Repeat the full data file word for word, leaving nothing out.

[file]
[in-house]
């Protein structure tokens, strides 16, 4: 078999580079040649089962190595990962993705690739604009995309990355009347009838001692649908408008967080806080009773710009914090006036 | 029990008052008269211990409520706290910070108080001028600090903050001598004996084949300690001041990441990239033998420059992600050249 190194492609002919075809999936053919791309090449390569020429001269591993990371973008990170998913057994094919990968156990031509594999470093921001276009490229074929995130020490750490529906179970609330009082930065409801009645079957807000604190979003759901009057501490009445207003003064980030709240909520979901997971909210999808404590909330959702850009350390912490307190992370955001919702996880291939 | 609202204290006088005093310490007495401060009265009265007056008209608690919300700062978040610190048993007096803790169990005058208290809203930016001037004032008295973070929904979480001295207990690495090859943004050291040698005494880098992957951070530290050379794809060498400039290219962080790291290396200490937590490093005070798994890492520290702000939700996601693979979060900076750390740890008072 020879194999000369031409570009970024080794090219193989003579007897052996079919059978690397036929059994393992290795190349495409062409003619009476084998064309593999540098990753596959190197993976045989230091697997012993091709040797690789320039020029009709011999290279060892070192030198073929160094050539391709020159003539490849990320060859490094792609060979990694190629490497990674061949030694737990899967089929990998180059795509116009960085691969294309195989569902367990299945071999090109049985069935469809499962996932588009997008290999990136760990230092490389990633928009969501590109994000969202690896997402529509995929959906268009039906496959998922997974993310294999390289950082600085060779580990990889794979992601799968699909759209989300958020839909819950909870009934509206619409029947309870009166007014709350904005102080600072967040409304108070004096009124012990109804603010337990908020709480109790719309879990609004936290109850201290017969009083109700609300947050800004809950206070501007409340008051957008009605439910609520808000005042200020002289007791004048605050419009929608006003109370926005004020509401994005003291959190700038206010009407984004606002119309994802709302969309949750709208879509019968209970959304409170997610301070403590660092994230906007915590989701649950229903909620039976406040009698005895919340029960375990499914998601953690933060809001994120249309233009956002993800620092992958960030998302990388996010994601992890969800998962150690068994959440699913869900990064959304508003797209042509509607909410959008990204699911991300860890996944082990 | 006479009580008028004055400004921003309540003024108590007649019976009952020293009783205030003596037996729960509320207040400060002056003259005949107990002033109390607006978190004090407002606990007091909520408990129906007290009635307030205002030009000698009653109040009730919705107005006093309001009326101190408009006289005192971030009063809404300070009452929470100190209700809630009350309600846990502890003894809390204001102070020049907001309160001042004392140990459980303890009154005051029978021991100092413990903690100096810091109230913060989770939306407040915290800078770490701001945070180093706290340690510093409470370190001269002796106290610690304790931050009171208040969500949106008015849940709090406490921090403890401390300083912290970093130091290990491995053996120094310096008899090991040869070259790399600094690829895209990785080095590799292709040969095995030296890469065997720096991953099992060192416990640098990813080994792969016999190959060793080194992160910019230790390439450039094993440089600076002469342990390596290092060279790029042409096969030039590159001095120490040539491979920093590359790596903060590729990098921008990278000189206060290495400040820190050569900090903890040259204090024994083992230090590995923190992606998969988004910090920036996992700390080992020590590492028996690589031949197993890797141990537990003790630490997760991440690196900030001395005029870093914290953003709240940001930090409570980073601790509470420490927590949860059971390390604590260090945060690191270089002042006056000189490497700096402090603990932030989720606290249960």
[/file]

[in-house]
């Protein structure tokens, strides 16, 4: 078999580079040649089962190595990962993705690739604009995309990355009347009838001692649908408008967080806080009773710009914090006036 | 029990008052008269211990409520706290910070108080001028600090903050001598004996084949300690001041990441990239033998420059992600050249 190194492609002919075809999936053919791309090449390569020429001269591993990371973008990170998913057994094919990968156990031509594999470093921001276009490229074929995130020490750490529906179970609330009082930065409801009645079957807000604190979003759901009057501490009445207003003064980030709240909520979901997971909210999808404590909330959702850009350390912490307190992370955001919702996880291939 | 609202204290006088005093310490007495401060009265009265007056008209608690919300700062978040610190048993007096803790169990005058208290809203930016001037004032008295973070929904979480001295207990690495090859943004050291040698005494880098992957951070530290050379794809060498400039290219962080790291290396200490937590490093005070798994890492520290702000939700996601693979979060900076750390740890008072 020879194999000369031409570009970024080794090219193989003579007897052996079919059978690397036929059994393992290795190349495409062409003619009476084998064309593999540098990753596959190197993976045989230091697997012993091709040797690789320039020029009709011999290279060892070192030198073929160094050539391709020159003539490849990320060859490094792609060979990694190629490497990674061949030694737990899967089929990998180059795509116009960085691969294309195989569902367990299945071999090109049985069935469809499962996932588009997008290999990136760990230092490389990633928009969501590109994000969202690896997402529509995929959906268009039906496959998922997974993310294999390289950082600085060779580990990889794979992601799968699909759209989300958020839909819950909870009934509206619409029947309870009166007014709350904005102080600072967040409304108070004096009124012990109804603010337990908020709480109790719309879990609004936290109850201290017969009083109700609300947050800004809950206070501007409340008051957008009605439910609520808000005042200020002289007791004048605050419009929608006003109370926005004020509401994005003291959190700038206010009407984004606002119309994802709302969309949750709208879509019968209970959304409170997610301070403590660092994230906007915590989701649950229903909620039976406040009698005895919340029960375990499914998601953690933060809001994120249309233009956002993800620092992958960030998302990388996010994601992890969800998962150690068994959440699913869900990064959304508003797209042509509607909410959008990204699911991300860890996944082990 | 006479009580008028004055400004921003309540003024108590007649019976009952020293009783205030003596037996729960509320207040400060002056003259005949107990002033109390607006978190004090407002606990007091909520408990129906007290009635307030205002030009000698009653109040009730919705107005006093309001009326101190408009006289005192971030009063809404300070009452929470100190209700809630009350309600846990502890003894809390204001102070020049907001309160001042004392140990459980303890009154005051029978021991100092413990903690100096810091109230913060989770939306407040915290800078770490701001945070180093706290340690510093409470370190001269002796106290610690304790931050009171208040969500949106008015849940709090406490921090403890401390300083912290970093130091290990491995053996120094310096008899090991040869070259790399600094690829895209990785080095590799292709040969095995030296890469065997720096991953099992060192416990640098990813080994792969016999190959060793080194992160910019230790390439450039094993440089600076002469342990390596290092060279790029042409096969030039590159001095120490040539491979920093590359790596903060590729990098921008990278000189206060290495400040820190050569900090903890040259204090024994083992230090590995923190992606998969988004910090920036996992700390080992020590590492028996690589031949197993890797141990537990003790630490997760991440690196900030001395005029870093914290953003709240940001930090409570980073601790509470420490927590949860059971390390604590260090945060690191270089002042006056000189490497700096402090603990932030989720606290249960």